I’ve been to Holocaust memorial centers and museums around the world, from West Bloomfield, Mich., to Jerusalem. But by far the most powerful exhibit I ever saw at any of these important institutions was one on "propaganda" at the U.S. Holocaust Memorial Museum in Washington, D.C.
As a Jew, I’ve been taught about the Holocaust my entire life. But it took my brain years to figure out how something like this could have happened. I just couldn’t grasp what the chain of events was that led to 6 million of my family members being massacred. How did Hitler pull this off?
The exhibit on propaganda helped me so much in my understanding. One thing I never put together was that the Holocaust began just after the Great Depression—the worst economic collapse in world history. This was prime material for Hitler’s propaganda machine.
Slowly and methodically, Hitler and Joseph Goebbels began linking the Jews and the Great Depression. “It was the Jews who caused this.” “Those greedy Jews are to blame.” “All your suffering is because of the Jews.” “If you don’t have a job or a home or food for your family … be angry at those money-loving Jews!”
This was the foundation being laid by the Nazis. They had to soften up the ground, to begin planting the seeds of hatred against the Jews. As the economy worsened and the people of Europe looked for someone to blame, more and more joined this Nazi chorus: “Blame the Jews.” Thus the march toward the Holocaust was well underway.
Images from the propaganda exhibit came flooding in to my mind as I watched, in horror, a rally held in Hungary this past weekend. Hungary … where hundreds of thousands of Jews were killed in the Holocaust.
The following news excerpts describe what took place:
On the eve of Sunday’s World Jewish Congress (WJC) meeting in Budapest, Hungary’s capital, the country’s far-right Jobbik party held an anti-Semitic demonstration, with one prominent member saying, “Hungary has been subjugated by Zionism.”
Several hundred nationalists protested next to the Hungarian parliament building on Saturday, at which Jobbik leaders claimed that the World Jewish Congress had decided to meet in Hungary in an effort to “shame the Hungarian people.” Jobbik is the third-largest party in Hungary, with 43 out of 386 parliamentary seats.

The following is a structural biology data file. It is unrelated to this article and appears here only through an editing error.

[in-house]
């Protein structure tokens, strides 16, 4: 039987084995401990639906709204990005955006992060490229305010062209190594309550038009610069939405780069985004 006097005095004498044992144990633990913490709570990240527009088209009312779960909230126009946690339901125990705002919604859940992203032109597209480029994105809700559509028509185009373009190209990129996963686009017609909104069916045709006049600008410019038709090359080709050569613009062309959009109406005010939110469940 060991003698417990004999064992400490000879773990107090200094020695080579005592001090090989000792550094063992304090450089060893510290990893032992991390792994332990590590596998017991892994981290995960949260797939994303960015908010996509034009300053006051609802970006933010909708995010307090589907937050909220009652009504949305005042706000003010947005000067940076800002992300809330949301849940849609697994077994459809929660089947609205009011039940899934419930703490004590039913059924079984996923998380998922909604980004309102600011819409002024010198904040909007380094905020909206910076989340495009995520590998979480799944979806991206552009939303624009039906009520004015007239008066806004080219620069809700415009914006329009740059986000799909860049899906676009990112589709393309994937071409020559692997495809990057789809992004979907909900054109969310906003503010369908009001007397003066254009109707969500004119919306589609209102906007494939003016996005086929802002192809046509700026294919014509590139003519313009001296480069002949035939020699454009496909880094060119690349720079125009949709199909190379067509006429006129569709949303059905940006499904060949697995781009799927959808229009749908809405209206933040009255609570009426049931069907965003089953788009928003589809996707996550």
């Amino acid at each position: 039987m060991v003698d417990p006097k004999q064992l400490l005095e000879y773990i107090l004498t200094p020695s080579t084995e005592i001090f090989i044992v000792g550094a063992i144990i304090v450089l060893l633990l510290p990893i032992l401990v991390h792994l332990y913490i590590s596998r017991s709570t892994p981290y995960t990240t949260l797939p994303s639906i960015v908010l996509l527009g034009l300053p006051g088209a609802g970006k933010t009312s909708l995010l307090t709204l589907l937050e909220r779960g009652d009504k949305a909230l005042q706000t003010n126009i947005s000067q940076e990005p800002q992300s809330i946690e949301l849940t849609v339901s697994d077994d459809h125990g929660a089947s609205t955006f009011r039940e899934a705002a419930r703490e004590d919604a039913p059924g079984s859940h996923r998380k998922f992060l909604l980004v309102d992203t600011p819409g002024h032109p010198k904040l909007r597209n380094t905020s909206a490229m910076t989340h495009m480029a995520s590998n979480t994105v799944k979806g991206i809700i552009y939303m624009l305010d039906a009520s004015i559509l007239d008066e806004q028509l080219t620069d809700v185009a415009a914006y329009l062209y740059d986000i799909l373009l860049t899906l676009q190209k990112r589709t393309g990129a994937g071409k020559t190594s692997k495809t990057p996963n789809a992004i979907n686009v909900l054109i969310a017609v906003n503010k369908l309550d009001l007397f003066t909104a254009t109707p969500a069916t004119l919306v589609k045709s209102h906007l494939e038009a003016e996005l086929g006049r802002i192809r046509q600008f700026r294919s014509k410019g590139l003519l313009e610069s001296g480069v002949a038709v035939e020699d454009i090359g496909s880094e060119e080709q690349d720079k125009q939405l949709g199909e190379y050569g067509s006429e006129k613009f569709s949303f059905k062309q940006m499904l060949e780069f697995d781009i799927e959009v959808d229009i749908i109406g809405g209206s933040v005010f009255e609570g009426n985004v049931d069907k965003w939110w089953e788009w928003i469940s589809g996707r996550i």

This is not the first time that members of Jobbik have expressed anti-Semitic sentiments. Jobbik leaders occasionally issue provocative statements about Jews, such as a call by Jobbik member of parliament Marton Gyongyosi last November to list all Jews in the government and parliament as potential national security risks. He later apologized but did not resign.
Some 80,000 to 100,000 Jews live among the 10 million people of Hungary, which was once a center of Jewish life in Europe and has seen a modest revival since communism ended in 1989.
“The Israeli occupiers, these invaders, need to look for a different country because Hungary is not for sale,” Jobbik Chairman Gabor Vona told the rally. The charge, based on comments President Shimon Peres made in 2007 praising Israeli businesses abroad, has become a mantra in Jobbik’s discourse about threats it says Hungary faces from Roma (Gypsies), Jews, the European Union and the International Monetary Fund.
“This kind of conspiracy theory has a long history in Hungary,” said Peter Kreko, director of the Political Capital research and consulting company. Hungary’s wartime fascist leaders used xenophobic charges to win support, he noted.
The World Jewish Congress decided to hold its assembly in Budapest, rather than Jerusalem, to highlight the rise of anti-Semitism and of the extreme Right in Europe. More than half a million Hungarian Jews were killed in the Holocaust.
Conservative Prime Minister Viktor Orban, who is due to address the congress’ opening session Sunday evening, had ordered that the rally be banned. However, a court ruled Friday that police had overstepped their authority in trying to block it.
“Our country has become subjugated to Zionism. It has become a target of colonization, while we, the indigenous people, can play only the role of extras,” Gyongyosi told the crowd. The rally ended after almost two hours, and the protesters dispersed without incident.
WJC spokesman Michael Thaidigsmann said, “We find it a worrying sign that these people express their anti-Semitic and anti-Israeli ideology in such a public way.”
Yes, Hitler would be proud of this group. They even waved homemade signs with hand-drawn swastikas. They know their fascist history well: Blame the Jews for our economic woes.
Sickening. Pathetic. Can anyone even believe this is happening in Eastern Europe, just 70 years after the Holocaust?
Wake up, Europe. You missed Hitler the first time, at this stage in the anti-Semitic game. Will you repeat your mistakes again?
Chaim Goldberg is the director of media for Maoz Israel and writes a weekly column for Charisma Media’s Standing With Israel website.
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